- Journal Archives
- Volume 19
- Volume 18
- Volume 17
- Volume 16
- Volume 15
- Volume 14
- Volume 13
- Volume 12
- Volume 11
- Volume 10
- Volume 9
- Volume 8
- Volume 7
- Volume 6
- Volume 5
- Volume 4
- Volume 3
- Volume 2
- Volume 1
- 2016-2017 Symposium
- 2015-2016 Symposium
- 2014-2015 Symposium
- 2013-2014 Symposium
- 2012-2013 Symposium
- 2011-2012 Symposium
- 2010-2011 Symposium
- 2009-2010 Symposium
- 2008-2009 Symposium
- 2007-2008 Symposium
Currently viewing the tag: "First Amendment"
On February 15, 2011 By Jesse Bland February 15, 2011
Washington Redskins owner Dan Snyder is angry. No, not about the fact that the Redskins have a losing record under his ownership. No, not about the Donovan McNabb deal that went south. Not even about the Albert Haynesworth fiasco. What’s really got Snyder up in arms is a local paper’s criticisms [...]Continue Reading →
In the news. . .
The King’s Speech involved with American Humane Society over impermissible use of their trademarked phrase “No animals were harmed” during the film’s credits.
The Future of Music Coalition kicks off new study to determine all the ways musicians can generate revenue in today’s music landscape.
Court [...]Continue Reading →
Amid growing protests of President Mubarak’s thirty-year autocratic rule, the Egyptian government has shut down the nation’s Internet and wireless networks, as well as stripped Al Jazeera of its broadcasting license and press cards. The President’s presumed goal is to abate protest organizations’ recruitment and assembly efforts via social websites and to limit [...]Continue Reading →
On January 12, 2011 By Christina Santana January 10, 2011
A new California law has gone into effect, which imposes criminal liability on:
any person who knowingly and without consent credibly impersonates another person through or on an Internet Web site or by other electronic means for purposes of harming, intimidating, threatening, or defrauding another person.
Any person found guilty of [...]Continue Reading →
On December 2, 2010 By Andrew Farrell December 1, 2010
Several days ago, the Senate Judiciary Committee voted unanimously to approve the Combating Online Infringement and Counterfeits Act (COICA), a bill that would allow the Justice Department to use an expedited process to shut down websites that primarily provide access to counterfeit goods or copyrighted material [...]Continue Reading →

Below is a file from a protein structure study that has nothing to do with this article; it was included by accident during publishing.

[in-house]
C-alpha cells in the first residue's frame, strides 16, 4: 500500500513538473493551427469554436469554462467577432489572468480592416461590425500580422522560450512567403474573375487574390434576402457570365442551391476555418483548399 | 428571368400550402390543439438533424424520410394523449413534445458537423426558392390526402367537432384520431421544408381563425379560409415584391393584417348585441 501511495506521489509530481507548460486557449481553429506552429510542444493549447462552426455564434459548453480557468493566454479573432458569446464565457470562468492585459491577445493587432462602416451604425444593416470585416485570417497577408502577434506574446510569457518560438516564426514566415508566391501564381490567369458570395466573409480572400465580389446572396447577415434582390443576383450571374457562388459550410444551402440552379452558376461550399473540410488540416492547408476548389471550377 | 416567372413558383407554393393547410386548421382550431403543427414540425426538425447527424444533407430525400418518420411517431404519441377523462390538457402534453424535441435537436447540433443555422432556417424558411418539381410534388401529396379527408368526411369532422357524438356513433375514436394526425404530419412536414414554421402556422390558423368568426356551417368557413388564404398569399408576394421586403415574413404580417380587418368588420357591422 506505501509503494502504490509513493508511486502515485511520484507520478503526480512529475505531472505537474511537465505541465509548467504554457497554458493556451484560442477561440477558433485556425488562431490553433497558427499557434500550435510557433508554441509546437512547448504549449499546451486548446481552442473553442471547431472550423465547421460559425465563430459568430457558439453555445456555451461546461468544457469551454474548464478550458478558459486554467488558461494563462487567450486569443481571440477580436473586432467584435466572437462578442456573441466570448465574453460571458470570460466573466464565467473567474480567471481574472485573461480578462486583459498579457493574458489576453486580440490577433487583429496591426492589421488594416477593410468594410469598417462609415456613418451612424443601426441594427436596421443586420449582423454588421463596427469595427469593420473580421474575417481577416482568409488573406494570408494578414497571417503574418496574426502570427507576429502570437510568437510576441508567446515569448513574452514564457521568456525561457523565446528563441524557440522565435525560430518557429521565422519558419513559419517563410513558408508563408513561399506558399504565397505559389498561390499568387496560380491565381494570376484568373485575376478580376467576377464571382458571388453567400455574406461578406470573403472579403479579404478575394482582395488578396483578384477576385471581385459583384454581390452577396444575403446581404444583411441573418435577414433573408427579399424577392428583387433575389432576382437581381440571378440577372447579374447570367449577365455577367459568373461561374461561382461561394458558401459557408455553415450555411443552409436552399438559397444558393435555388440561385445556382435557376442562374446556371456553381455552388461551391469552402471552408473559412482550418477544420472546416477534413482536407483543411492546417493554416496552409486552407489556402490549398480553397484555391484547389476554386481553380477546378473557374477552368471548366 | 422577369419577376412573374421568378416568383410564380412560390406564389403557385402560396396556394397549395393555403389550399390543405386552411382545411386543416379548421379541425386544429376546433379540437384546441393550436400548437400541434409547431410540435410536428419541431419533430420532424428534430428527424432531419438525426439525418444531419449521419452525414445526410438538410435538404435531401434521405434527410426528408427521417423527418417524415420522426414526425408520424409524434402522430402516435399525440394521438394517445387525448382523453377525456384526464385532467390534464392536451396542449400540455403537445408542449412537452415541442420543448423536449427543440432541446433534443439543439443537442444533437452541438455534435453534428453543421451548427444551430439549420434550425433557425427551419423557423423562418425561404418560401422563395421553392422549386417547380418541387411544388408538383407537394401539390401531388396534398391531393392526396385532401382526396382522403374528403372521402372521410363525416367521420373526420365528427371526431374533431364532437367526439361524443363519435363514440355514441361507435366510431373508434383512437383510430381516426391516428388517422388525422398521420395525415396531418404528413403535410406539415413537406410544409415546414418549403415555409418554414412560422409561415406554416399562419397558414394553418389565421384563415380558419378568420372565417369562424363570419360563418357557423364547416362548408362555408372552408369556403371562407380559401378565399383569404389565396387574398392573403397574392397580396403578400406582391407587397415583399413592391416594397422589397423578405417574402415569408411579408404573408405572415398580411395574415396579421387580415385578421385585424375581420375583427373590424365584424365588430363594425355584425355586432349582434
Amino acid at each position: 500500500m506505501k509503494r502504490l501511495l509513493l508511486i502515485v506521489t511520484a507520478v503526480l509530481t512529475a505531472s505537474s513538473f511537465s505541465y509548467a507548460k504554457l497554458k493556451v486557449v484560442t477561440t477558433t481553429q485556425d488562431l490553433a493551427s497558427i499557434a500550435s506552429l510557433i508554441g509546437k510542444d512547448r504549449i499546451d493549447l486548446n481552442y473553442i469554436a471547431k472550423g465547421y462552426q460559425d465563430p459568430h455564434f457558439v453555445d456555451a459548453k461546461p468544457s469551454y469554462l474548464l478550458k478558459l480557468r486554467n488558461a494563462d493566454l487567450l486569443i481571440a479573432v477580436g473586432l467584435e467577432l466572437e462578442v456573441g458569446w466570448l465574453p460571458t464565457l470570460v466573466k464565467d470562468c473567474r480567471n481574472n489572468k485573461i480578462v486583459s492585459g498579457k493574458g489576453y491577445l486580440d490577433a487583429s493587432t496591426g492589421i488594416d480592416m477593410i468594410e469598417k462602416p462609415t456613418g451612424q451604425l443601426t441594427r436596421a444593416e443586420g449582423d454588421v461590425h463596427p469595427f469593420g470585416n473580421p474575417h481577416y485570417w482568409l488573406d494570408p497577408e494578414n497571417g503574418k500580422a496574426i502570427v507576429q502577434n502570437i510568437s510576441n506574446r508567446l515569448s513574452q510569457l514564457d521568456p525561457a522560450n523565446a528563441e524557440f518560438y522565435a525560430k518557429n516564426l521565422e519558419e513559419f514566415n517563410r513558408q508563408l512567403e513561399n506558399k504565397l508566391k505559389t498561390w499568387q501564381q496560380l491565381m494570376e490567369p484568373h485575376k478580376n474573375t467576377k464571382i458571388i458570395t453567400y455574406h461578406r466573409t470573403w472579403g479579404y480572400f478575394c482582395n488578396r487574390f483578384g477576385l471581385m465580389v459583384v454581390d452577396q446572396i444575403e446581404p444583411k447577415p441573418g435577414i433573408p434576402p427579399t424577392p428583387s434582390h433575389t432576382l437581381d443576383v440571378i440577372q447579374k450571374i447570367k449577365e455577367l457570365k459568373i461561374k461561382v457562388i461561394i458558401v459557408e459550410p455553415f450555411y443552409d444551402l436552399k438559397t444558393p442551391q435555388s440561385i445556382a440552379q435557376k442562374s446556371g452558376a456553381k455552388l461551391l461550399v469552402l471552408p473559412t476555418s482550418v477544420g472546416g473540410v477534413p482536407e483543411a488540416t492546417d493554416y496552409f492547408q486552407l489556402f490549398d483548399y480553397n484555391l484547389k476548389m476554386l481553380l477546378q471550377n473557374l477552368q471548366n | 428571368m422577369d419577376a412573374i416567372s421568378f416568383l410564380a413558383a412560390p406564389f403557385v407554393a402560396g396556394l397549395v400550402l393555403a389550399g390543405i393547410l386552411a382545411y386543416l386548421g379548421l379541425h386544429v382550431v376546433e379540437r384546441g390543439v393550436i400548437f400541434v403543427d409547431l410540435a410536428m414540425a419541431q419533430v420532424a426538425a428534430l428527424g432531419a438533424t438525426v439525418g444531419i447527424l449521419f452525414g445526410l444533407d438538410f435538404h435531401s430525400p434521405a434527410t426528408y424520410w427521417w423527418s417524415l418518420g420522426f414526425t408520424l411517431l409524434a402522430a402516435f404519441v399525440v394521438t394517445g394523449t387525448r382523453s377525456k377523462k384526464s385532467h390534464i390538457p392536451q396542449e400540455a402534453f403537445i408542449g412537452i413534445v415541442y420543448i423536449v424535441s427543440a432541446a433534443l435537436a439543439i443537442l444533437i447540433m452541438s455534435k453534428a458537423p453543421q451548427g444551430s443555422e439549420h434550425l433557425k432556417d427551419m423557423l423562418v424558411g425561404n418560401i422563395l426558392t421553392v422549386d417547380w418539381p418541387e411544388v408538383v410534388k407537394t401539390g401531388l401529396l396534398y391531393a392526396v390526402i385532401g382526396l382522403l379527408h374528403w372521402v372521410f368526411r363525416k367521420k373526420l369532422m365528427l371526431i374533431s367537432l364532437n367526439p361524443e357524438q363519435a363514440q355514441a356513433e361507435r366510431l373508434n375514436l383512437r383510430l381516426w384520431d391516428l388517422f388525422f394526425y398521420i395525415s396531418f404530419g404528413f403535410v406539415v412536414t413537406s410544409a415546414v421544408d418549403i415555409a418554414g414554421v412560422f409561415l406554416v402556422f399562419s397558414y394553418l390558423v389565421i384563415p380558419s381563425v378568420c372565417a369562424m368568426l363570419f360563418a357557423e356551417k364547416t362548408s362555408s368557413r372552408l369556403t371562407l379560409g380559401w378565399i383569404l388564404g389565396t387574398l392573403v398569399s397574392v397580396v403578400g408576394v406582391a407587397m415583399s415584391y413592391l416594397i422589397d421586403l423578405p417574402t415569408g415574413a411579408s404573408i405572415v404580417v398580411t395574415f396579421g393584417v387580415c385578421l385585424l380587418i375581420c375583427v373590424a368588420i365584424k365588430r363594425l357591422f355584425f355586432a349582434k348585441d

The Justice League of America enjoyed some American Justice on November 17, 2010, when District Court Judge Dean D. Pregerson issued a preliminary injunction preventing the City of Los Angeles from selectively removing costumed superheroes from the street in contravention of their First Amendment Rights.
The street performers in question regularly dress as [...]Continue Reading →
In the news. . .
LiveNation sues former CEO for $5 million over dispute involving contract and use of 360 Deals.
Famous Hollywood Boulevard Superheros back on the street after federal judge rules First Amendment protects their activity.
Senate approves legislation that allows domain-name seizure for websites pirating copyrighted [...]Continue Reading →
On November 11, 2010 By Kat Kubis November 11, 2010
As the world is realizing, and as a top-grossing movie recently highlighted, Facebook is an Internet giant. With over half a billion users and advertising revenue figures that reach the billions, it is a powerhouse that other sites want to emulate. . .or at least mock. In response to Facebook’s growing popularity, Lamebook [...]Continue Reading →
On November 5, 2010 By Jeremy Francis January 26, 2014
Yesterday the Supreme Court heard opening oral arguments in the case of Schwarzenegger v. The Entertainment Merchants Association and Entertainment Software Association, a case that could decide the legal status of video games.
The California law at issue would levy fines against retailers who rent or sell video games depicting “especially heinous, cruel, or depraved violence, such [...]Continue Reading →
It seems politicians should have learned by now not to use music in their political campaigns without getting permission from the artist. However, legendary power trio, Rush, are the latest in a long line of musicians taking legal action against political candidates for alleged copyright infringement. Rush are upset that Rand Paul, [...]Continue Reading →
Recent Blog Posts
- Police Body Cameras: Just Another Tool for Mass Surveillance?
- NY AG Warns Developers of Popular Health Apps Who Can’t Support Their Marketing Claims: “My Office Will Not Hesitate to Take Action.”
- Take After Will Smith by Keeping Your Driving Skills Polished (At Least for Now)
- Will Patent Litigation Still be Big in Texas? The Supreme Court Hears Arguments for TC Heartland v. Kraft Foods Group Brands
- Lyft, Drivers Settle; Punt Million Dollar Employee vs. Independent Contractor Classification Question Into the Future.
- Cybersecurity for Autonomous Vehicles
Tagsadvertising antitrust Apple books career celebrities contracts copyright copyright infringement courts creative content criminal law entertainment Facebook FCC film/television financial First Amendment games Google government intellectual property internet JETLaw journalism lawsuits legislation media medicine Monday Morning JETLawg music NFL patents privacy progress publicity rights radio social networking sports Supreme Court of the United States (SCOTUS) technology telecommunications trademarks Twitter U.S. Constitution